The peak of the run, an IPO and a hammer blow from the EC

Dino D'Amore
By Dino D'Amore November 7, 2013 12:56

The peak of the run, an IPO and a hammer blow from the EC

EasyJet posted a 5.4% rise in traffic to 5.5m passengers in October 2013 for the last month, prompting relieved investors to send its shares up 0.9 per cent yesterday. In the year to October, easyJet was up 4% year on year at 61m passengers. However, what we have to remember is that easyJet shares are at this time riding high and are now somewhat overweight, after all they are now trading on a 2013 earnings multiple of 13.4 times – that is steep at 2.4 times the net asset value for the shares. Even if easyJet comes in on its forecast of £460m pre-tax profit shares will still be on a multiple of 12 times. In addition growth is slowing, although the current traffic figures are polluted by French and Italian air traffic strikes, but the main concern now is that the period of Ryanair kicking it back with the cocktails is over and it is going to start fighting back. And as it does, one would expect the Irish to expose easyJet’s pricing as both airlines get back on par on a service front. Even so it is without question that easyJet continues to win market share from the likes of Ryanair as shown in the comparable grow figures of 4% against Ryanair’s 2%. As we mentioned in late August, easyJet is at its peak share price by the looks of things.

Meanwhile, staying on the subject of airline shares; yesterday saw the float of Avianca. The IPO for Avianca Holdings opened for trading at $14 and rose to $14.40 after pricing the 27.234m shares at $15, well below the expected $17-$20 range. Even so both JP Morgan and Citigroup did a great job getting this IPO off of the ground in New York. Avianca-Taca is of course a very impressive outfit these days and the company has no real relation other than in name from the airline disaster of some 30-40 odd years ago. Now Avianca-Taca looks more and more like the fittest airline in Latin America with some good capacity management seen over the past few years putting it in a strong position.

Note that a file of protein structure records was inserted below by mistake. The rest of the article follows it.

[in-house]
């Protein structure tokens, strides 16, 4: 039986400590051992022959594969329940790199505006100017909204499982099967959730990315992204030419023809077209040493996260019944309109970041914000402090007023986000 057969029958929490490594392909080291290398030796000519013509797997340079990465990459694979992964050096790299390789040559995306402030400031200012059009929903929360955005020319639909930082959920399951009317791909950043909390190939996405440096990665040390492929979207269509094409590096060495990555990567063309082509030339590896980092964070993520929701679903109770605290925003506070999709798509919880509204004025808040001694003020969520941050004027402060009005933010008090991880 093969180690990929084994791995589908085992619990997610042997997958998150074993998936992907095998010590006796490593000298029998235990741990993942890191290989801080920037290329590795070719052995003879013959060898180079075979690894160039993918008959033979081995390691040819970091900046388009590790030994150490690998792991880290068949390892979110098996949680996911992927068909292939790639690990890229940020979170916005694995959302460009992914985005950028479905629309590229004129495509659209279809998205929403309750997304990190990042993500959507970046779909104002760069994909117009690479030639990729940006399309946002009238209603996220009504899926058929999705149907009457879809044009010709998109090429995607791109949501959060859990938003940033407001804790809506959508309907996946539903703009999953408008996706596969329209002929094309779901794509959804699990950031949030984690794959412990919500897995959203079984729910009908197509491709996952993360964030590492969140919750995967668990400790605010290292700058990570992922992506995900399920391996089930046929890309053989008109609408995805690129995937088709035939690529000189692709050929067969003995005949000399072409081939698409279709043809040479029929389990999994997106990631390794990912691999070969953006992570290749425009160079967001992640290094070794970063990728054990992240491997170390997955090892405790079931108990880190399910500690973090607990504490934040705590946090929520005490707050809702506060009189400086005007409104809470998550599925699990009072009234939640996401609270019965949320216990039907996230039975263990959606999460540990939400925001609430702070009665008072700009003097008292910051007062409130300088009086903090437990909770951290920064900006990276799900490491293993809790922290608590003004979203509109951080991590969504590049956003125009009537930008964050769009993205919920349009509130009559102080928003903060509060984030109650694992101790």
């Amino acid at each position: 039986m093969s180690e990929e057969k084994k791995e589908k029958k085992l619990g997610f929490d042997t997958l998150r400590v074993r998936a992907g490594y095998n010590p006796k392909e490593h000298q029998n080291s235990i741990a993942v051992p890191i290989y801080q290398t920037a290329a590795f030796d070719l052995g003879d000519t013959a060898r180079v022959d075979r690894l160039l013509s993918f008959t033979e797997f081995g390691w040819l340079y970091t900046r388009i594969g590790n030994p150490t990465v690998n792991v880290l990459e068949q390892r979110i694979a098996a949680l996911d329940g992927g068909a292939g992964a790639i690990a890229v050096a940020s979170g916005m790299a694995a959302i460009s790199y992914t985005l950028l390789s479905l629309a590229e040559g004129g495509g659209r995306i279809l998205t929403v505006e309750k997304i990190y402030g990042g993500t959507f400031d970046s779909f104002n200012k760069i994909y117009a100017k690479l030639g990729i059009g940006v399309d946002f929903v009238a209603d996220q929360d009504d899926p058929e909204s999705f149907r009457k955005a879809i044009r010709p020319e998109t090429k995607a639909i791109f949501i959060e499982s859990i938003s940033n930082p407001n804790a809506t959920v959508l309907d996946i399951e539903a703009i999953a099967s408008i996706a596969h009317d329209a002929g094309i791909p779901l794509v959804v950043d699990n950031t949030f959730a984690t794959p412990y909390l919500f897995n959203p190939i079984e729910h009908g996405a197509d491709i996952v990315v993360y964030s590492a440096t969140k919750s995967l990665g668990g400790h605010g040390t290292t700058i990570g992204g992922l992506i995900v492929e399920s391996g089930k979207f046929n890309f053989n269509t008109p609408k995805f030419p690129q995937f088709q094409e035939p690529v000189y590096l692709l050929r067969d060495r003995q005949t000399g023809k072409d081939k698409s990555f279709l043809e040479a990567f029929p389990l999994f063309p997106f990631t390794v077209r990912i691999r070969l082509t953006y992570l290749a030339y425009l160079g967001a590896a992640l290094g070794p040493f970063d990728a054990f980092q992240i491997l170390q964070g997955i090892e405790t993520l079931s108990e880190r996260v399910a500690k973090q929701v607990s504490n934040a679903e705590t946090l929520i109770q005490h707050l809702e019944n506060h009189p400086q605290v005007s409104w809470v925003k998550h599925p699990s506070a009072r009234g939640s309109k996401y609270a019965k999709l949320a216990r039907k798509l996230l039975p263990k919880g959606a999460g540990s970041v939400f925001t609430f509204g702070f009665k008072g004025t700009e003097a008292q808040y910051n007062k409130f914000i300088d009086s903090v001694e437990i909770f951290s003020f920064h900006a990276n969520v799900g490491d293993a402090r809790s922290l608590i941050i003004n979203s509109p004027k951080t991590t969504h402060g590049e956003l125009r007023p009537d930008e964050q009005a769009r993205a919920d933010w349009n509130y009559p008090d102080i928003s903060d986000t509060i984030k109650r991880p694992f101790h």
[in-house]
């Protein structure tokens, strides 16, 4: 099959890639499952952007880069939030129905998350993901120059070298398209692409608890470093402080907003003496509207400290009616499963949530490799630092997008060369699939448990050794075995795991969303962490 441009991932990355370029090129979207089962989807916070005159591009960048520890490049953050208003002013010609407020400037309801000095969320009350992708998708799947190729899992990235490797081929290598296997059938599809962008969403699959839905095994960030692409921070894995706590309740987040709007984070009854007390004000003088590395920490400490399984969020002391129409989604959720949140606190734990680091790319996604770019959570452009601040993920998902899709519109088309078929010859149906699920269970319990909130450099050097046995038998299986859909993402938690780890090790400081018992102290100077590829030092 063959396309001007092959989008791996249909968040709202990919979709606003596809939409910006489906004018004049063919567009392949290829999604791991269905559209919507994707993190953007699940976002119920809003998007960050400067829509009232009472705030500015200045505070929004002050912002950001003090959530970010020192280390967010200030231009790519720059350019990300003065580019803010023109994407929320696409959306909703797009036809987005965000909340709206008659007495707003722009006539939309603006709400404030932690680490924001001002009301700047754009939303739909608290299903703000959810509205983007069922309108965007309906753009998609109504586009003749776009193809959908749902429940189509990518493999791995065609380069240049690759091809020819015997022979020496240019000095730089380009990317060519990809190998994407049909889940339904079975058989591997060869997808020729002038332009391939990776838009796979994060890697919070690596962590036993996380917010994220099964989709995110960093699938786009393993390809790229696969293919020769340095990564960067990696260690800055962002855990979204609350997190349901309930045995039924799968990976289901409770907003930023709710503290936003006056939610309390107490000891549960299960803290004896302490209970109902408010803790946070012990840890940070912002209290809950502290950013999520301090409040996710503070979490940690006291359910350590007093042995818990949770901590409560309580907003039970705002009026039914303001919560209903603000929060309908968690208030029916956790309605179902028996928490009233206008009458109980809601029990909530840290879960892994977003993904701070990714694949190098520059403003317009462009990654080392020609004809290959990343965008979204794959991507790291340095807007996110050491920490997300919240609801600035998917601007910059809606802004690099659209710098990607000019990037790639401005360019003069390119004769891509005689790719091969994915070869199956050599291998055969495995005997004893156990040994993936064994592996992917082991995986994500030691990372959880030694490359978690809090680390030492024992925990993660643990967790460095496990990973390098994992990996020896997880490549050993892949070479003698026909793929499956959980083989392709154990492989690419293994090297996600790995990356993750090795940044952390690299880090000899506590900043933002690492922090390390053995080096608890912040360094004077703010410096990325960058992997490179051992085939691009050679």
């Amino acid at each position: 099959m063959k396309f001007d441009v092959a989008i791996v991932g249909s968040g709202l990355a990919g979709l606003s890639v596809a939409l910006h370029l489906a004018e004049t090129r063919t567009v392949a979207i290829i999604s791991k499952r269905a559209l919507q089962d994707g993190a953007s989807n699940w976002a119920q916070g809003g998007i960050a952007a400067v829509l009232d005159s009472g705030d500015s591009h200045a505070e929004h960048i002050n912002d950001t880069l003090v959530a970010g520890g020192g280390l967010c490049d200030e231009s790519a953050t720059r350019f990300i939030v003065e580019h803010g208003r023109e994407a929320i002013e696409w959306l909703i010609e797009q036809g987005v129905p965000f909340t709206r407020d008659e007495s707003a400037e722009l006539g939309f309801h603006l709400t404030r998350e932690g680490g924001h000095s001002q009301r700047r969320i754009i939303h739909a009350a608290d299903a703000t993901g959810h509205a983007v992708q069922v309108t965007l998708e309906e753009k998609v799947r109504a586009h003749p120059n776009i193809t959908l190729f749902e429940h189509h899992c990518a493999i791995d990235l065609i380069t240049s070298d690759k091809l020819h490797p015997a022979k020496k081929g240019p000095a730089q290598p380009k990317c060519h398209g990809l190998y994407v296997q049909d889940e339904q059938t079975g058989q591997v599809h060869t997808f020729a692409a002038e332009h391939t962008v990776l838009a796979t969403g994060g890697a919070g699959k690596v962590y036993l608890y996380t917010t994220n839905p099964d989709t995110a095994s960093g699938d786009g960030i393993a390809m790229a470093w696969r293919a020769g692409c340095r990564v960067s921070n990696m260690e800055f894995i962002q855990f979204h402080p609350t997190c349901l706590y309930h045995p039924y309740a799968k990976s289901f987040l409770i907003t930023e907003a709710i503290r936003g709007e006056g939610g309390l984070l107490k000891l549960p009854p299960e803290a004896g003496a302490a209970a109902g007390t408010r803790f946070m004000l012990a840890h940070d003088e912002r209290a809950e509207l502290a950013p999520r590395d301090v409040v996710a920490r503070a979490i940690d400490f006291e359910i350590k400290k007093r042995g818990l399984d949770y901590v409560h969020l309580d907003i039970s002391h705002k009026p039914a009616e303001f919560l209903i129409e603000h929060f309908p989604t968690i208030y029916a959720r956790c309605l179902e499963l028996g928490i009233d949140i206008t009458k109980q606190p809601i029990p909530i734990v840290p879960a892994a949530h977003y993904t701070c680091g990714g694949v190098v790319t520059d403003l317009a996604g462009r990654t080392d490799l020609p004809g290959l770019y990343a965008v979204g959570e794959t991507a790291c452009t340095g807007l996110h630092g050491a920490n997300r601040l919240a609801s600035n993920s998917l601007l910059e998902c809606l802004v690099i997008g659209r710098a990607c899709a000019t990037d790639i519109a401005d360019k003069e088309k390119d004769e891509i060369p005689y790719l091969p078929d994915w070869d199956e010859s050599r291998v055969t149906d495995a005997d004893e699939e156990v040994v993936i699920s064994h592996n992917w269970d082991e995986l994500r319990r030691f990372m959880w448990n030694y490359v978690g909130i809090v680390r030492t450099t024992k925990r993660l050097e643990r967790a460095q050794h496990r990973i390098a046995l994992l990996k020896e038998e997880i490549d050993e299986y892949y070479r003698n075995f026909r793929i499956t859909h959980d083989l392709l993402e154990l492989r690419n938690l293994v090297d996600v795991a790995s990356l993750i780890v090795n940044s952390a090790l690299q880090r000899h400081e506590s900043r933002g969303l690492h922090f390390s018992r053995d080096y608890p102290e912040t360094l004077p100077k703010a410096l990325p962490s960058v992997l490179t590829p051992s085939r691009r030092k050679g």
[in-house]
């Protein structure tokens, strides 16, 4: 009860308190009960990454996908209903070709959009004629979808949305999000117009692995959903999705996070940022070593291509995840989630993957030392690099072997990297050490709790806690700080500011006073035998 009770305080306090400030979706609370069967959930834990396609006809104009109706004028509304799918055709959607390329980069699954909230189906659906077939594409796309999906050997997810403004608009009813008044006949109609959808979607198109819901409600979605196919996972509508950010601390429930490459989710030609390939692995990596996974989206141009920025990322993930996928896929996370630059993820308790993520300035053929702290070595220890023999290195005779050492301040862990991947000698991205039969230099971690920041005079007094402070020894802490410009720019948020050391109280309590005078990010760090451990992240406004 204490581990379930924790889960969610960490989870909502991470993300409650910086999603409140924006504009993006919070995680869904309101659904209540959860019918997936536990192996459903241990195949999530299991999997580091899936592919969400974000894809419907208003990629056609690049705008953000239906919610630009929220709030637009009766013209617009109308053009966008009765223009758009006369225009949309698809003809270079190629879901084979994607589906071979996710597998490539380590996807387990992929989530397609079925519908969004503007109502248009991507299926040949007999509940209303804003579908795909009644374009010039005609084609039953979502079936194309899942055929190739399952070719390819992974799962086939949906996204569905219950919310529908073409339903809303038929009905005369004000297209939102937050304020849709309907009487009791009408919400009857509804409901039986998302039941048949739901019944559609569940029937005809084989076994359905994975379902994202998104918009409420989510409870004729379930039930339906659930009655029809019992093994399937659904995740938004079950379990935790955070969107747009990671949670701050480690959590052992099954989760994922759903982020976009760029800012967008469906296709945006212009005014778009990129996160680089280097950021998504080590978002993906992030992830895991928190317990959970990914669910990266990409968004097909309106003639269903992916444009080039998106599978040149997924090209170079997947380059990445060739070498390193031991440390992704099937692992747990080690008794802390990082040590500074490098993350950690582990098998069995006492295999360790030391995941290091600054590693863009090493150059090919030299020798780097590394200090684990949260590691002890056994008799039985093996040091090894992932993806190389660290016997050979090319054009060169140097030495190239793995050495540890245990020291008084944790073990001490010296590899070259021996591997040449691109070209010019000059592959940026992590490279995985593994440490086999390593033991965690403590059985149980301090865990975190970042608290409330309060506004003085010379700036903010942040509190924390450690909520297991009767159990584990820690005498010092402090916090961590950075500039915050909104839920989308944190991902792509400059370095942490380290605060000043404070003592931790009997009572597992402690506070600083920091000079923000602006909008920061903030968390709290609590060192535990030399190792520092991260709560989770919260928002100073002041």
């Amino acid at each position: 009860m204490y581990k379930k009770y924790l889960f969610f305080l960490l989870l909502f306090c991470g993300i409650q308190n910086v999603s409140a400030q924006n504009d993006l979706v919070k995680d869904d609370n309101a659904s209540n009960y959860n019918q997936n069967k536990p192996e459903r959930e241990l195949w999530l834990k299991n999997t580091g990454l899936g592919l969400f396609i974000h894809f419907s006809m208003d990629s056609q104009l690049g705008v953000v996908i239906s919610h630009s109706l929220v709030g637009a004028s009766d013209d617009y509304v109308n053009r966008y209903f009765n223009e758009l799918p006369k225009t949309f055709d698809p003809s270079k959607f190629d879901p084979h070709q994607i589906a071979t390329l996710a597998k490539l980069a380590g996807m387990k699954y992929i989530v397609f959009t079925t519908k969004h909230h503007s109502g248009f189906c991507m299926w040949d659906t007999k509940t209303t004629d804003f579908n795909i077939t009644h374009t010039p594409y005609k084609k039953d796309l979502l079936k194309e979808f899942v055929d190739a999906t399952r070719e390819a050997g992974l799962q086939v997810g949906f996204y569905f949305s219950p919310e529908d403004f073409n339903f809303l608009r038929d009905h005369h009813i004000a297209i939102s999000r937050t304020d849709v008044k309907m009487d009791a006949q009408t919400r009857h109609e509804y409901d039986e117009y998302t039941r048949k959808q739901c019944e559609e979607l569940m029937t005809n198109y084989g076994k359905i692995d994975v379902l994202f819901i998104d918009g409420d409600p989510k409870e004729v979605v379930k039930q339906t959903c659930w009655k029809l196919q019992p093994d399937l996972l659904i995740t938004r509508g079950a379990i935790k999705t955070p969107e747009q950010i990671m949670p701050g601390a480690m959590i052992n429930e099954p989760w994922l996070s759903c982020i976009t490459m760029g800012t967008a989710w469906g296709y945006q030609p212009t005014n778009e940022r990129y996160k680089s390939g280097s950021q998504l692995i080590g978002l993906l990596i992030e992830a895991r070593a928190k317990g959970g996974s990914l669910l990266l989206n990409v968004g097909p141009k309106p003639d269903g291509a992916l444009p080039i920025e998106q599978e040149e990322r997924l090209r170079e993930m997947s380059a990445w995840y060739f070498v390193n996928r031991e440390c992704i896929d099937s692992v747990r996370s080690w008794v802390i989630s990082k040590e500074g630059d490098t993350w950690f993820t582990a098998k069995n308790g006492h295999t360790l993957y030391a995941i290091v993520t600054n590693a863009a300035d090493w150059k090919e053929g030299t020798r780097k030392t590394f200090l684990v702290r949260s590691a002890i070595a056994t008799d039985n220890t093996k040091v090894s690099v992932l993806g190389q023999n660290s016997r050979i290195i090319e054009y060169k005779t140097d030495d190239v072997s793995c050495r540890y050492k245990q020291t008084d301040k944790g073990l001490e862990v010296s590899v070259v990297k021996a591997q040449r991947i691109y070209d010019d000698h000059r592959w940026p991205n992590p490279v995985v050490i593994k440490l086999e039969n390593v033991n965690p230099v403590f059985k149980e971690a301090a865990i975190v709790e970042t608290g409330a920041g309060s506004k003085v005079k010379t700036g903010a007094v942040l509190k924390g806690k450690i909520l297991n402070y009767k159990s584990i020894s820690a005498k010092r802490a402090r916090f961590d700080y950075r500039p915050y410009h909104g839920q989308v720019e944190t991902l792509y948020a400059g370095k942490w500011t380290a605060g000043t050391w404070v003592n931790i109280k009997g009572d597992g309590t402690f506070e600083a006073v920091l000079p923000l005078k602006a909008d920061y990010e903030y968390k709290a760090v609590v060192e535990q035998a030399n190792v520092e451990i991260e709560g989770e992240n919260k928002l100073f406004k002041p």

Meanwhile the European Commission (EC) has finally given in to pressure and launched an in-depth investigation into whether the Polish government violated competition rules when some €200m flowed into Lot Polish Airlines. This is a big deal. If it wanted to, the EC could find LOT to be guilty of receiving state aid in five minutes flat. The crunch point comes with the question – would the carrier have survived intact without need to strongly cutback on capacity without the state aid? The clear answer is no.

So Boeing, lessors and all other stakeholders will be wondering if the EC will indeed force a sale of LOT by barring it from further aid and send it down the drain as it did with Malev. If it does then Aeroflot will be most interested indeed and this will represent a bargain against the price that will be sought if restructuring continues to fruition. LOT represents the key into the EU that Aeroflot has been seeking. That is all of course the extreme scenario based upon the EU getting its figures out on state aid distorting the airline market. Of course Ryanair and easyJet made very good headway out of the Malev collapse and it is certain that the vultures will be circling the exciting prizes that could wait within the Polish market. Everyone will watch this particular EC investigation with great interest I am sure.

Dino D'Amore
By Dino D'Amore November 7, 2013 12:56
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